Rendered with exquisite sensory detail, this hero’s journey is a resonant read for unsettling times.

RED FOX ROAD

A hazardous choice on a family trip generates cascading events that leave a teen struggling to survive in the Oregon wilderness.

Unlike her father, 13-year-old Francie and her mother enjoy hiking. During the family’s drive from Penticton, British Columbia, to the Grand Canyon, Dad opts for a shortcut that his new GPS indicates should cut 100 miles from their trip. Mom’s doubts—his road’s not on her paper map—prove justified as the road grows rougher and night approaches. Francie reads her survival guidebook and naps until a rock takes out their truck. Making the best of things—they’ve got camping gear, though little food and no cellphone (her parents don’t like them)—they spend a night in the vast, beautiful forest. The next morning, Dad sets off for help, carrying their tent and the GPS. As days of waiting pass, Mom—mentally unstable since Francie’s twin sister died from a congenital heart defect—starts behaving erratically. Francie copes with her own fear by planning and preparing for contingencies. She’ll need all her hard-won knowledge as challenges mount. Resourceful, doggedly careful, courageous Francie brightens this often somber tale. As she’s recovering from a scary bear encounter, the clear night sky enchants her. Her love and respect for the wilderness, its plants and denizens who are simply trying—like her—to survive, shine. Francie and her parents are White.

Rendered with exquisite sensory detail, this hero’s journey is a resonant read for unsettling times. (Fiction. 10-14)

Pub Date: Sept. 15, 2020

ISBN: 978-0-7352-6781-7

Page Count: 248

Publisher: Puffin/Penguin Random House Canada

Review Posted Online: July 14, 2020

Kirkus Reviews Issue: Aug. 1, 2020

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Longing—for connection, for family, for a voice—roars to life with just a touch of magic.

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WHEN YOU TRAP A TIGER

A young girl bargaining for the health of her grandmother discovers both her family’s past and the strength of her own voice.

For many years, Lily’s Korean grandmother, Halmoni, has shared her Asian wisdom and healing powers with her predominantly White community. When Lily, her sister, Sam—both biracial, Korean and White—and their widowed mom move in with Halmoni to be close with her as she ages, Lily begins to see a magical tiger. What were previously bedtime stories become dangerously prophetic, as Lily begins to piece together fact from fiction. There is no need for prior knowledge of Korean folktales, although a traditional Korean myth propels the story forward. From the tiger, Lily learns that Halmoni has bottled up the hard stories of her past to keep sadness at bay. Lily makes a deal with the tiger to heal her grandmother by releasing those stories. What she comes to realize is that healing doesn’t mean health and that Halmoni is not the only one in need of the power of storytelling. Interesting supporting characters are fully developed but used sparingly to keep the focus on the simple yet suspenseful plot. Keller infuses this tale, which explores both the end of life and coming-of-age, with a sensitive examination of immigration issues and the complexity of home. It is at one and the same time completely American and thoroughly informed by Korean culture.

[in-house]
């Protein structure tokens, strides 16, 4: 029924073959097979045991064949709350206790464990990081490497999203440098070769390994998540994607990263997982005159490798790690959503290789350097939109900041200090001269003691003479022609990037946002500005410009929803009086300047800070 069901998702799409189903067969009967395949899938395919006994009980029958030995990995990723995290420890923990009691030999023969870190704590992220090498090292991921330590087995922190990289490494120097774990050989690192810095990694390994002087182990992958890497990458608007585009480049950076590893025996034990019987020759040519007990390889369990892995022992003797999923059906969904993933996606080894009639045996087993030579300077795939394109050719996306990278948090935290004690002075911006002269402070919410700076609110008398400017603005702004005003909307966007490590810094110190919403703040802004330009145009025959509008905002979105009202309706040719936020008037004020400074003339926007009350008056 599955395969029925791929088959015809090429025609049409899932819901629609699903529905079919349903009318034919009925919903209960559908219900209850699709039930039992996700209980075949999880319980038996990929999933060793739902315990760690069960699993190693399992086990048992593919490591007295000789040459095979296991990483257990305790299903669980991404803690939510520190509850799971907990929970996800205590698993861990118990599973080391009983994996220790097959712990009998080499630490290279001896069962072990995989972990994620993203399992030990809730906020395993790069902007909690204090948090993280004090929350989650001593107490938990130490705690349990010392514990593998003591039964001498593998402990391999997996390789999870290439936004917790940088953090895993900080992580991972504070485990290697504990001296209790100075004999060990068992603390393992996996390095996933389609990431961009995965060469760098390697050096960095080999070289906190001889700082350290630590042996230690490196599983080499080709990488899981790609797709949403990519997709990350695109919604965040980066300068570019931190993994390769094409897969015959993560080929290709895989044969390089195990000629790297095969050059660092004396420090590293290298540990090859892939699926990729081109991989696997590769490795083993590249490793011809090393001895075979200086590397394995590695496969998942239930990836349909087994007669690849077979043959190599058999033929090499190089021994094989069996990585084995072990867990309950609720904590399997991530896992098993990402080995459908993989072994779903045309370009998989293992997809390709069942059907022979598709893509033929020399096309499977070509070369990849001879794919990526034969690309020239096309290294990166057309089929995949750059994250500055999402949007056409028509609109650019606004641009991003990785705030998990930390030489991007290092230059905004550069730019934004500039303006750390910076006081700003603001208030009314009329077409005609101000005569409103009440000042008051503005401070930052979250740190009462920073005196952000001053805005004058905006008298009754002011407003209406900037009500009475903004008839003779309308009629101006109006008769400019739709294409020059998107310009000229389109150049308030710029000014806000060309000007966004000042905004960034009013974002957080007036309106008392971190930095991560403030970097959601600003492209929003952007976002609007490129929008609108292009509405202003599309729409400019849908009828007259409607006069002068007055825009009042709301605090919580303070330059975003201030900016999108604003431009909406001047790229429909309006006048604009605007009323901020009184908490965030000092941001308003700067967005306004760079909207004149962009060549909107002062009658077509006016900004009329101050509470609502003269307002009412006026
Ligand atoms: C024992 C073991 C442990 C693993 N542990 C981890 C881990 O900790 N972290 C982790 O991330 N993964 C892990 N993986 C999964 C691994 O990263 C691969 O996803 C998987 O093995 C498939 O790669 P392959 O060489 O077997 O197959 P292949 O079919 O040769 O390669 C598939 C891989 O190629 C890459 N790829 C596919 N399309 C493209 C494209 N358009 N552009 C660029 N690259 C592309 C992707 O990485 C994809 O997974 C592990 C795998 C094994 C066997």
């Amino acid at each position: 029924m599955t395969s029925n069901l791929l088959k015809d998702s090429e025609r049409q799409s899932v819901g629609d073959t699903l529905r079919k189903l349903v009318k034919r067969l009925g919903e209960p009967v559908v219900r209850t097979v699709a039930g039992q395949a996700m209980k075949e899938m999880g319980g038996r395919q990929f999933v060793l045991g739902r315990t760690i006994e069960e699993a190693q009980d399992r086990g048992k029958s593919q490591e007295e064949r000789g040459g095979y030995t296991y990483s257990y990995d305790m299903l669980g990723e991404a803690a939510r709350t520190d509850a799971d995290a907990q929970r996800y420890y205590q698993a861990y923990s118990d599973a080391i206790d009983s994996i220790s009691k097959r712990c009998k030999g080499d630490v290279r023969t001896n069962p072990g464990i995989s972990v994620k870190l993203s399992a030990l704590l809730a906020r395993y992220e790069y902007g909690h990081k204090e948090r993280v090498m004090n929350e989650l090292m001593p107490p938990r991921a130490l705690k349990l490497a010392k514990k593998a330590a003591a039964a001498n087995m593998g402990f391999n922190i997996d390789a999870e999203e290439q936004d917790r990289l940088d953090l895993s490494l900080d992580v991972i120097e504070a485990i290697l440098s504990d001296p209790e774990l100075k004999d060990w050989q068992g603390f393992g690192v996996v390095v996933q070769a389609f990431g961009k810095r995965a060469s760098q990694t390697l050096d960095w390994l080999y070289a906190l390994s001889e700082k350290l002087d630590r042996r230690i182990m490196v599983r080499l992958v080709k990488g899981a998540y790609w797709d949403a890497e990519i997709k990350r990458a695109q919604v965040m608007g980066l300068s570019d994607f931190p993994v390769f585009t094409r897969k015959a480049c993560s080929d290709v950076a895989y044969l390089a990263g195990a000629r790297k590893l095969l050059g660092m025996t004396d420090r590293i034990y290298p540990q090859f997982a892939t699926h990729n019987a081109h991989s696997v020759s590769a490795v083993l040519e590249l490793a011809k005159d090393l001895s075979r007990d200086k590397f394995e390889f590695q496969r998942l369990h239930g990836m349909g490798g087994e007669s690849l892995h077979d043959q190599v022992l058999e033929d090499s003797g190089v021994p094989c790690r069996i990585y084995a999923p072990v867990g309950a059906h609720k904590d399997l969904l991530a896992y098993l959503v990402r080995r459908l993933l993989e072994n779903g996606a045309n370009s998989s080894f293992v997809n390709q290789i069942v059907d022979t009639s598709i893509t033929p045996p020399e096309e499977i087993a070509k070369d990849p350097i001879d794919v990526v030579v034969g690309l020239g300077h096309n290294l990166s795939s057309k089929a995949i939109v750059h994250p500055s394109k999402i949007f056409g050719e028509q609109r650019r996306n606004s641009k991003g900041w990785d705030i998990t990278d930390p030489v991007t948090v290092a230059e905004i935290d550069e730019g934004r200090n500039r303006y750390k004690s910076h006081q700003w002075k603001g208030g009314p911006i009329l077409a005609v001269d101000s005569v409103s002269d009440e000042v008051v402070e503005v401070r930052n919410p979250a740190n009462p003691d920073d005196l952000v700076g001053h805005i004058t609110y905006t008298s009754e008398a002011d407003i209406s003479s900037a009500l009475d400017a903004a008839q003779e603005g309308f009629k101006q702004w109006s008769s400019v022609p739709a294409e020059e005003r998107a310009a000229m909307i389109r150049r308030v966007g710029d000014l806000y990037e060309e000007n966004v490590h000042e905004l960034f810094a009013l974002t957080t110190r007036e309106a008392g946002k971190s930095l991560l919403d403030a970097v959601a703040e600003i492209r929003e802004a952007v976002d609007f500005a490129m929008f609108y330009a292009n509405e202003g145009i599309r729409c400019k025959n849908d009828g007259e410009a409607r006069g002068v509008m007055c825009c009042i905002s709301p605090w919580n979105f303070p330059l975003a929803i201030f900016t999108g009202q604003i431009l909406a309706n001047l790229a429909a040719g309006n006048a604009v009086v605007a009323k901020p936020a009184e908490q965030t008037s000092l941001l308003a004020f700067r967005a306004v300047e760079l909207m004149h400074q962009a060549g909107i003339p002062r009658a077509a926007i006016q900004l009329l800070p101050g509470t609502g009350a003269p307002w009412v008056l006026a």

Longing—for connection, for family, for a voice—roars to life with just a touch of magic. (Fiction. 10-14)

Pub Date: Jan. 28, 2020

ISBN: 978-1-5247-1570-0

Page Count: 304

Publisher: Random House

Review Posted Online: Sept. 29, 2019

Kirkus Reviews Issue: Oct. 15, 2019

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Series fans, at least, will take this outing (and clear evidence of more to come) in stride.

CAPTAIN UNDERPANTS AND THE REVOLTING REVENGE OF THE RADIOACTIVE ROBO-BOXERS

From the Captain Underpants series , Vol. 10

Zipping back and forth in time atop outsized robo–bell bottoms, mad inventor Tippy Tinkletrousers (aka Professor Poopypants) legs his way to center stage in this slightly less-labored continuation of episode 9.

The action commences after a rambling recap and a warning not to laugh or smile on pain of being forced to read Sarah Plain and Tall. Pilkey first sends his peevish protagonist back a short while to save the Earth (destroyed in the previous episode), then on to various prehistoric eras in pursuit of George, Harold and the Captain. It’s all pretty much an excuse for many butt jokes, dashes of off-color humor (“Tippy pressed the button on his Freezy-Beam 4000, causing it to rise from the depths of his Robo-Pants”), a lengthy wordless comic and two tussles in “Flip-o-rama.” Still, the chase kicks off an ice age, the extinction of the dinosaurs and the Big Bang (here the Big “Ka-Bloosh!”). It ends with a harrowing glimpse of what George and Harold would become if they decided to go straight. The author also chucks in a poopy-doo-doo song with musical notation (credited to Albert P. Einstein) and plenty of ink-and-wash cartoon illustrations to crank up the ongoing frenzy.

Series fans, at least, will take this outing (and clear evidence of more to come) in stride. (Fantasy. 10-12)

Pub Date: Jan. 15, 2013

ISBN: 978-0-545-17536-4

Page Count: 224

Publisher: Scholastic

Review Posted Online: Dec. 13, 2012

Kirkus Reviews Issue: Jan. 1, 2013

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